Pigs Knuckles on a Pewter Plate with Oysters and Wine Glasses on a Draped Table oil on panel 11 x 14 inches (28 x 36.8 cm.)
The unusual mixture of expensive and modest elements in the same still life derives from a Netherlandish tradition that began in the early 1600s. Stemming from the parable of Lazarus and the rich man (Luke 16:19-21), contemporary moralists advocated a temperate lifestyle as opposed to one spent pursuing worldly riches.
From a raised vantage point on a slightly tipped tabletop the viewer is presented with crystal wine glasses, oysters, a worn pewter plate with pigs knuckles stripped of all meat on a rough hewn table draped with a plain cloth. Contrasting textures and shapes are defined by the clash of light and shadow within the panel. The restriction of the palette to brown, white, grey and silver serves to unify the composition while reflecting the sobriety of its message.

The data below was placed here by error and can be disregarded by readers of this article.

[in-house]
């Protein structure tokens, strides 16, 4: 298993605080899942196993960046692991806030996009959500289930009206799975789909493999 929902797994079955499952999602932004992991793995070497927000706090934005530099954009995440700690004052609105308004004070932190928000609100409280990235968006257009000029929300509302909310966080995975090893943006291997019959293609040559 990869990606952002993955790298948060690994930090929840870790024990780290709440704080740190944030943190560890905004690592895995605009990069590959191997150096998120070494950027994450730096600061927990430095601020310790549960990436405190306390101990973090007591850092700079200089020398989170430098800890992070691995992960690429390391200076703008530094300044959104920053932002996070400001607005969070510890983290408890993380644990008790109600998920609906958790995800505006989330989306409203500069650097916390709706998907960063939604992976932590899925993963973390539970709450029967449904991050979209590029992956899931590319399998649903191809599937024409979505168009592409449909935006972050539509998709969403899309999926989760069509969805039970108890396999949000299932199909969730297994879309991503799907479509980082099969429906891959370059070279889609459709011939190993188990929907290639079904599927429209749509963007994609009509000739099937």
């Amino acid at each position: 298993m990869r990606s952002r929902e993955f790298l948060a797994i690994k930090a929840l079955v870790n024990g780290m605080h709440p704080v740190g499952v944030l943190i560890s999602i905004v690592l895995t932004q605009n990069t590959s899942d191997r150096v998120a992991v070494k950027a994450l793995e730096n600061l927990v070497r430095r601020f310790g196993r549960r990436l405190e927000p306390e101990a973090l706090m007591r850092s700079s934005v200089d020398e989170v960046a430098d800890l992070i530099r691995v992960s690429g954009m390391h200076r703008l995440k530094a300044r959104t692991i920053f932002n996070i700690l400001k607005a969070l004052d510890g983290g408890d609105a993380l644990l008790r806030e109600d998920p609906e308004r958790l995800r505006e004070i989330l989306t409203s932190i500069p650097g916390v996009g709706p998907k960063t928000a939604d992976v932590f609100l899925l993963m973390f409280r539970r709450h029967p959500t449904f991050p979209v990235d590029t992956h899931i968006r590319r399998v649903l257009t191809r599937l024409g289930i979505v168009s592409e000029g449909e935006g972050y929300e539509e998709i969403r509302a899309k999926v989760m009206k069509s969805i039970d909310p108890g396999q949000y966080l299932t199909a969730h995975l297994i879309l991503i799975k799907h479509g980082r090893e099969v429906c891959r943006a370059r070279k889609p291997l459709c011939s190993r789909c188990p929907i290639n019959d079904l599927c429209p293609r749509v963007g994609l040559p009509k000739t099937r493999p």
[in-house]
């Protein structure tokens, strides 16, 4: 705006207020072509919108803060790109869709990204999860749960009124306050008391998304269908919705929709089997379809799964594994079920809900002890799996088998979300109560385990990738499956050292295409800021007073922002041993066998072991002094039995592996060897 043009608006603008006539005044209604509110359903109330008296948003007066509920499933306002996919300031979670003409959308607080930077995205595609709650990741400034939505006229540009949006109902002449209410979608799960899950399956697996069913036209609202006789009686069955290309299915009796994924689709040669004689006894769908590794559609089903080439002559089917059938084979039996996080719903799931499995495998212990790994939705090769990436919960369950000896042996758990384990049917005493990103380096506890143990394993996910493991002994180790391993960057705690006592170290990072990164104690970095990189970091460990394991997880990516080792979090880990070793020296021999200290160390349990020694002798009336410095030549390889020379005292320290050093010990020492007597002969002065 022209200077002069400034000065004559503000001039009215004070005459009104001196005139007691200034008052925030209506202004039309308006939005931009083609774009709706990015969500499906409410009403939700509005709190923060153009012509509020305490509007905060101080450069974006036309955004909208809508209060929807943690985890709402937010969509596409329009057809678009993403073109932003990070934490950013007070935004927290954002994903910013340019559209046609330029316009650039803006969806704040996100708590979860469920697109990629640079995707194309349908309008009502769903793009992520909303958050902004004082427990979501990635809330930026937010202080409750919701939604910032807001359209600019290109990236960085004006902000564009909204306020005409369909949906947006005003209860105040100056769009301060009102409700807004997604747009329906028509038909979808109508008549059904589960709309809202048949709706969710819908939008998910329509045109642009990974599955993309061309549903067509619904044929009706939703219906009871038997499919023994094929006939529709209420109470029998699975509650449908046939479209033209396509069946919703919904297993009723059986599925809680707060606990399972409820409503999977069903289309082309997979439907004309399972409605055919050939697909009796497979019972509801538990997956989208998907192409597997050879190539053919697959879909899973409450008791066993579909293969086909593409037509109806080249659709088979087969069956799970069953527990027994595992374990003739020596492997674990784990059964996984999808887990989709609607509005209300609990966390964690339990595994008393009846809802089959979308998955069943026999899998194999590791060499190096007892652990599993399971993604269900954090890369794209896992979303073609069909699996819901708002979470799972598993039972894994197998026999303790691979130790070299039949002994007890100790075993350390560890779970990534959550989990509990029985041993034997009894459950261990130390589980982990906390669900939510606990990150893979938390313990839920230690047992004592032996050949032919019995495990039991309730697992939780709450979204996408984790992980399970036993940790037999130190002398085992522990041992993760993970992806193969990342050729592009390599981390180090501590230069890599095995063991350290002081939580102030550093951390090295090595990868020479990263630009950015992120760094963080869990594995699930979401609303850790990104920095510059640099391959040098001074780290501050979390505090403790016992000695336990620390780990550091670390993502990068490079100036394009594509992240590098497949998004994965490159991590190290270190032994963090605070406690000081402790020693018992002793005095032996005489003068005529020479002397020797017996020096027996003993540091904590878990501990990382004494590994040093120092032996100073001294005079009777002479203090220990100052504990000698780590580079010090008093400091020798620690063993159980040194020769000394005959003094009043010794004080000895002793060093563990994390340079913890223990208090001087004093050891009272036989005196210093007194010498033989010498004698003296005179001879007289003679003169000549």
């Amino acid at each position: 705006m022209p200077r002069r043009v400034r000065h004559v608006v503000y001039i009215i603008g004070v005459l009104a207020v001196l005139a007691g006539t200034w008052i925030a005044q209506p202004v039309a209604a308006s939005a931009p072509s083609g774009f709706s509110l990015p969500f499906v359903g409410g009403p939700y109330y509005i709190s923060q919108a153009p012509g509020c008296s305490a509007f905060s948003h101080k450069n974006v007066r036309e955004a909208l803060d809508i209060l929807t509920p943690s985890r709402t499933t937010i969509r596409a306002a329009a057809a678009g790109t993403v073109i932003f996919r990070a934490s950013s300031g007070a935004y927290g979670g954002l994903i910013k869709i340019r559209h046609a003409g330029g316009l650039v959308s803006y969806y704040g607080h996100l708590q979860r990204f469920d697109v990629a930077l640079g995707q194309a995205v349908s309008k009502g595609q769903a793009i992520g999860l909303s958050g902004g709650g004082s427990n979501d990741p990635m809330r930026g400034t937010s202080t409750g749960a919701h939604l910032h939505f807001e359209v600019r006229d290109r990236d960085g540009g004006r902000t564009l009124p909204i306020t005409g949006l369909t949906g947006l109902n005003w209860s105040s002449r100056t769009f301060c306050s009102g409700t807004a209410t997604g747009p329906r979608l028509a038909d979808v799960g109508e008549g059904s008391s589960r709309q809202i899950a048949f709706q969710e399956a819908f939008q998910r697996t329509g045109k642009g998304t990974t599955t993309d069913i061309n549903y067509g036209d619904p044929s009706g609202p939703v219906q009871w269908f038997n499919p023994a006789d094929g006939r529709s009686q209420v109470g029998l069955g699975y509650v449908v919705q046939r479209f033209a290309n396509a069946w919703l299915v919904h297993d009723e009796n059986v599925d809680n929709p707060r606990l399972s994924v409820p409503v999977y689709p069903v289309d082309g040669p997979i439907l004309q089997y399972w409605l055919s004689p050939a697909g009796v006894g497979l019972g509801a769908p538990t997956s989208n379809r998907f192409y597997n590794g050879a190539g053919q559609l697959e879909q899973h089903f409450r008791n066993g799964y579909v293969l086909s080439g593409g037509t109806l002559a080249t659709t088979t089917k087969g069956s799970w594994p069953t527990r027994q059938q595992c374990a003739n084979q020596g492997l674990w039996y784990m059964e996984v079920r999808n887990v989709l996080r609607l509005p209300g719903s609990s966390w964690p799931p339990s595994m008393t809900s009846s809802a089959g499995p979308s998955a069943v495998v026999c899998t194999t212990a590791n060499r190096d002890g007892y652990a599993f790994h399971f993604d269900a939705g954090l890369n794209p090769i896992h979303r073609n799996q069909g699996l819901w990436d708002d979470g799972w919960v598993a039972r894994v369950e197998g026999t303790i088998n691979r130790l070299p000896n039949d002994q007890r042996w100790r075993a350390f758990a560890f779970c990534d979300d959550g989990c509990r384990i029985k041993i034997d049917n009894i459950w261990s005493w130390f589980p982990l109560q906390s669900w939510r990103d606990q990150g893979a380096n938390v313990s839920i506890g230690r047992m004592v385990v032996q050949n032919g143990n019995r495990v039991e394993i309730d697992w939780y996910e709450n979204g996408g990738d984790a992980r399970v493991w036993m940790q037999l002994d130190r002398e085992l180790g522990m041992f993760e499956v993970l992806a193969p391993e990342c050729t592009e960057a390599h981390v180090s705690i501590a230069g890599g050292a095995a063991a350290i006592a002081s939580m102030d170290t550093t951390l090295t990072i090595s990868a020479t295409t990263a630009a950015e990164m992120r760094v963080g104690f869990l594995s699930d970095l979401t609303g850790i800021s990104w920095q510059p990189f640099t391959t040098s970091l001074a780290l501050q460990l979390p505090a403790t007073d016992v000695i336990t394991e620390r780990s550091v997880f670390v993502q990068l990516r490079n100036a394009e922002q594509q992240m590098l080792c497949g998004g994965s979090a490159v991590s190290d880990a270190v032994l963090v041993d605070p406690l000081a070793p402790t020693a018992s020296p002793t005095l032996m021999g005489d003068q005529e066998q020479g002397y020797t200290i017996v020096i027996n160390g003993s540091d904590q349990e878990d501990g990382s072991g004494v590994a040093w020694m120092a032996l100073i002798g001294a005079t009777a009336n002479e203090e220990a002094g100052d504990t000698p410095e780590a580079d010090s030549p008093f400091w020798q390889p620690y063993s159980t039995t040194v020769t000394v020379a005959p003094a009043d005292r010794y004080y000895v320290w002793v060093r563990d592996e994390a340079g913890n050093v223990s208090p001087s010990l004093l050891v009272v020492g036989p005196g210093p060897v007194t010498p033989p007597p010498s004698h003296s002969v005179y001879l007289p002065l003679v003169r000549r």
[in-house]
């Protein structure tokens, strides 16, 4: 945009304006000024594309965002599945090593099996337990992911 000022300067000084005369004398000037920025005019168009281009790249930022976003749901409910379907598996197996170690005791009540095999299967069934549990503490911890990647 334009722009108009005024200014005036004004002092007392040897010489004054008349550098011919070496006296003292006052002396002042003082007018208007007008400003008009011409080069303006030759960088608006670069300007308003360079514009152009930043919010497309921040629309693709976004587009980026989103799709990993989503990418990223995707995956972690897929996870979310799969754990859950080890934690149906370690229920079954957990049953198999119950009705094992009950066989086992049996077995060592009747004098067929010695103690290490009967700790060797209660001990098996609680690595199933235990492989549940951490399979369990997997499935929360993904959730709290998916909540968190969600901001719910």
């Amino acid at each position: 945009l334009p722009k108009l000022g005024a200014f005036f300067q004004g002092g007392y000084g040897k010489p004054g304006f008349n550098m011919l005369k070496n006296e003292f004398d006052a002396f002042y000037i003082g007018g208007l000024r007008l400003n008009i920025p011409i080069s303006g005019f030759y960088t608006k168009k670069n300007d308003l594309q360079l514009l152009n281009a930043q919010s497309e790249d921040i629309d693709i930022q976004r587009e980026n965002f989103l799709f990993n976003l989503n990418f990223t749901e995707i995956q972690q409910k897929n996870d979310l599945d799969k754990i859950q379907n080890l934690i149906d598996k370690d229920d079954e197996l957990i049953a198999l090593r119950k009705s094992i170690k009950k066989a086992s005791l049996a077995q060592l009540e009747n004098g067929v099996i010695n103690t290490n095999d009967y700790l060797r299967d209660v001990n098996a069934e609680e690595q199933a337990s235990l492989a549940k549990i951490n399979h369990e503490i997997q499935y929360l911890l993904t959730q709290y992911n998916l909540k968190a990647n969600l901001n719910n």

Crystal wine glasses were expensive as was the wine they held. Oysters, also a luxury, were eaten in large numbers, especially in port towns such as Antwerp. All levels of society enjoyed pork, yet with the stripping of all the meat from the bones the potential meal is meager, only the marrow left to consume. 
The confrontation of temperance versus opulence has been clearly defined by a strategic use of elemental objects. The combination of wine and oysters would have been viewed as emblematic of gluttony and lust. Plain food and common objects were seen as the path to redemption. 
 Ibid., p. 25.
 Donna R. Barnes, Jan Davidsz. De Heem, Matters of Taste, op. cit., p. 76.
 Rose, op. cit., p. 18.
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